Gloria DeHaven, MGM Musical Star of the 1940s, Dies at 91

Actress’ first film was Charlie Chaplin’s “Modern Times”

gloria dehaven
Gloria DeHaven in the 1950s

Gloria DeHaven, star of countless classic MGM musicals of the 1940s and ’50s,  died Saturday at age 91, TheWrap has learned.

According to her daughter, Faith Fincher-Finkelstein, DeHaven suffered a stroke about three months ago and passed on Saturday while in hospice care in Las Vegas, surrounded by family.

DeHaven was one of the few stars remaining from Hollywood’s Golden Age of film, when no problem couldn’t by solved be tap dancing through it and every broken heart could be healed with a song.

Through DeHaven’s six-decade career as a singer-dancer-actress, she performed alongside Hollywood legends like Charlie Chaplin (“Modern Times,” 1936), Joan Crawford (“Susan and God,” 1940), Lucille Ball (“Best Foot Forward,” 1943), Frank Sinatra (“Step Lively,” 1944), Mickey Rooney (“Summer Holiday,” 1948), Gene Kelly and Judy Garland (“Summer Stock,” 1950) and Fred Astaire (“Three Little Words,” 1950).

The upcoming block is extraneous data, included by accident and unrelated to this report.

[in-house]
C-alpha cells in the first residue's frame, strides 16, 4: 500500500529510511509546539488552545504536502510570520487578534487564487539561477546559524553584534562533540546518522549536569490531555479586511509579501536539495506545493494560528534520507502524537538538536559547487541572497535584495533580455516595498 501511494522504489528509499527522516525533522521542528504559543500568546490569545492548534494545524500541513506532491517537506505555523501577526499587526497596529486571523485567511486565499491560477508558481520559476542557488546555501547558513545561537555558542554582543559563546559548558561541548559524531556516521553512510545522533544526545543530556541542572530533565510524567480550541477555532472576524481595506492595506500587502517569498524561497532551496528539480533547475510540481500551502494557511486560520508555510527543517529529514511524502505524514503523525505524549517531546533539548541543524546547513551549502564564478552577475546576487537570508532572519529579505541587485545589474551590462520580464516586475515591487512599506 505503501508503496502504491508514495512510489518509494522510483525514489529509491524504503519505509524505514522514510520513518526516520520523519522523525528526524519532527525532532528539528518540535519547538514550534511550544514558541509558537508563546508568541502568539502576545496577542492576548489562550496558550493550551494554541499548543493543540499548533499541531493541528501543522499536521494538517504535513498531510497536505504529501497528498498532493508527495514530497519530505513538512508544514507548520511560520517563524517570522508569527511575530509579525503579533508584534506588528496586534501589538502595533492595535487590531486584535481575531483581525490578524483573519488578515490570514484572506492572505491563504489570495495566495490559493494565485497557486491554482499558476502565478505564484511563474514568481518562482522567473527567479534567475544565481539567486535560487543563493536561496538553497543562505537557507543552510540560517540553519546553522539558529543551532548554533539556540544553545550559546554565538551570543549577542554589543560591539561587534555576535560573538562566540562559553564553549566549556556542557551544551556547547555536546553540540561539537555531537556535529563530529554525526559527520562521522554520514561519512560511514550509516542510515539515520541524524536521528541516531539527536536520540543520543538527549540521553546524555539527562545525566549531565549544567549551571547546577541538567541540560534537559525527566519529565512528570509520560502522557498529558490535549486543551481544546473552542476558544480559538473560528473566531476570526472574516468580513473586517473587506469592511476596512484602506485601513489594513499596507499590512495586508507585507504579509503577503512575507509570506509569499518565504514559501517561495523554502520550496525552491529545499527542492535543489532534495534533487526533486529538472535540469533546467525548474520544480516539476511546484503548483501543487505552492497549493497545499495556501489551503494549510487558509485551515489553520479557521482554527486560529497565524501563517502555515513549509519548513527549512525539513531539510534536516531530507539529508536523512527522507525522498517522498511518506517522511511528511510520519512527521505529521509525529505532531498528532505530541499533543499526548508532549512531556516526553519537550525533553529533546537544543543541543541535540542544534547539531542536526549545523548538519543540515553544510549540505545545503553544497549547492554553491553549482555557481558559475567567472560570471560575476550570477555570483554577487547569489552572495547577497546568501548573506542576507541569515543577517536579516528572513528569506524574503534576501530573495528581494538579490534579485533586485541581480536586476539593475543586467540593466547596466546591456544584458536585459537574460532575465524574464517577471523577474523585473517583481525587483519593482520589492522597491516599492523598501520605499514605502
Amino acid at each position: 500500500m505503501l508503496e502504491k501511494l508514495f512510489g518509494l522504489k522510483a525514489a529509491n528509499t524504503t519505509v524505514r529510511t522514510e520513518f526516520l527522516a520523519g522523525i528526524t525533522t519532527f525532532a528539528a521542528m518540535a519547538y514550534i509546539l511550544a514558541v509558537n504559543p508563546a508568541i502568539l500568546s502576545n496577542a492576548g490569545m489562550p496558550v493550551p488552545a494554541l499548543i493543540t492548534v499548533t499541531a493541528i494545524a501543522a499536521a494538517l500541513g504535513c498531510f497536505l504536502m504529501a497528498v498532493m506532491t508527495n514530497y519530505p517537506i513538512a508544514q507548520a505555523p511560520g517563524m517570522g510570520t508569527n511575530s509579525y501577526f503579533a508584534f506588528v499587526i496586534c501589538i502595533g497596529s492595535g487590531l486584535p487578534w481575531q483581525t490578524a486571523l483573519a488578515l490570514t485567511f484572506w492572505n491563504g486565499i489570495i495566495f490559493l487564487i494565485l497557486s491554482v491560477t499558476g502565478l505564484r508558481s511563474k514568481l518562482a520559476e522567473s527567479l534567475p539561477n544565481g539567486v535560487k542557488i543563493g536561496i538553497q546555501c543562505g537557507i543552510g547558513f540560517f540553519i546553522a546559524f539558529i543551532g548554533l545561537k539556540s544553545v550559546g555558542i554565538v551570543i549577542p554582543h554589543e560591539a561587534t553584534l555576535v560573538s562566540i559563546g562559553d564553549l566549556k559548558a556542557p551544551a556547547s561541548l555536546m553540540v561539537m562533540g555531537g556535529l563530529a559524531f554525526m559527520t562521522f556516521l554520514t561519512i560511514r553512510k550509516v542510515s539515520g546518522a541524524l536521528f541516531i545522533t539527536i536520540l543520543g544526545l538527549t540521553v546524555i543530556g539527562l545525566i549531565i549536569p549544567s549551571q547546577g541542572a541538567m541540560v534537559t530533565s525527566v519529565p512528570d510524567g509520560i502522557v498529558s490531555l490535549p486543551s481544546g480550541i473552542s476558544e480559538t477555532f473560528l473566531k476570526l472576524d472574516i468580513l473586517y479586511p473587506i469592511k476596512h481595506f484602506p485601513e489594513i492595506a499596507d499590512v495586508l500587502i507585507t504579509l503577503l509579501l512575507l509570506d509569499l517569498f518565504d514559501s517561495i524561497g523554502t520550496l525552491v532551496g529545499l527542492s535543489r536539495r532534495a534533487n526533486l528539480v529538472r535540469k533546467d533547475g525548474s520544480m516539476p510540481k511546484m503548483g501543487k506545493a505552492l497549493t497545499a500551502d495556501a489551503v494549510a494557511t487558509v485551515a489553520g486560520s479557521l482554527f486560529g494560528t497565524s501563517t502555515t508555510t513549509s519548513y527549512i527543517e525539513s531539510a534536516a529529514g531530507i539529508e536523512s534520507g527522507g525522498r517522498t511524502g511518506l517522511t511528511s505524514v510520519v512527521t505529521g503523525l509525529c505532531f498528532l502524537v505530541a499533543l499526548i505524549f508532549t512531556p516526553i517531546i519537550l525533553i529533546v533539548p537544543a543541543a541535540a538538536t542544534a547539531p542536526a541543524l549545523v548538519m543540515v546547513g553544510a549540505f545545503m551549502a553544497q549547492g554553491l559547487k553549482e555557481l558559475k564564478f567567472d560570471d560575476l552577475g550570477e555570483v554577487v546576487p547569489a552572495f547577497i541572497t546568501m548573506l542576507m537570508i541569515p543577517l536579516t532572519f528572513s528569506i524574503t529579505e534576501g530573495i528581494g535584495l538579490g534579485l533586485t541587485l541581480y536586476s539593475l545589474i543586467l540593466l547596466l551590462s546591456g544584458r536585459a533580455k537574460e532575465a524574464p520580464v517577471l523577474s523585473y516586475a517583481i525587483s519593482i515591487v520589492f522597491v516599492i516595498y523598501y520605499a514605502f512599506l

In the latter, she played her own real-life mother, vaudeville star Flora Parker. Her last film appearance was in the 1997 Jack Lemmon-Walter Matthau comedy aboard a cruise ship, “Out to Sea.”

Although her past was filled with song-and-dance films, DeHaven made an easy transition into television.

She guest starred on series ranging from westerns (“The Rifleman,” “Wagon Train,” “Gunsmoke”) to family fun (“Flipper,” “Fantasy Island,” “The Love Boat”) to dramas (“Hart to Hart,” “Touched by an Angel”) to soap operas (“Falcons Crest,” “Ryan’s Hope”).

And, in 1976, she joined the cast of the Norman Lear comedy “Mary Hartman, Mary Hartman” playing a bisexual CB radio enthusiast.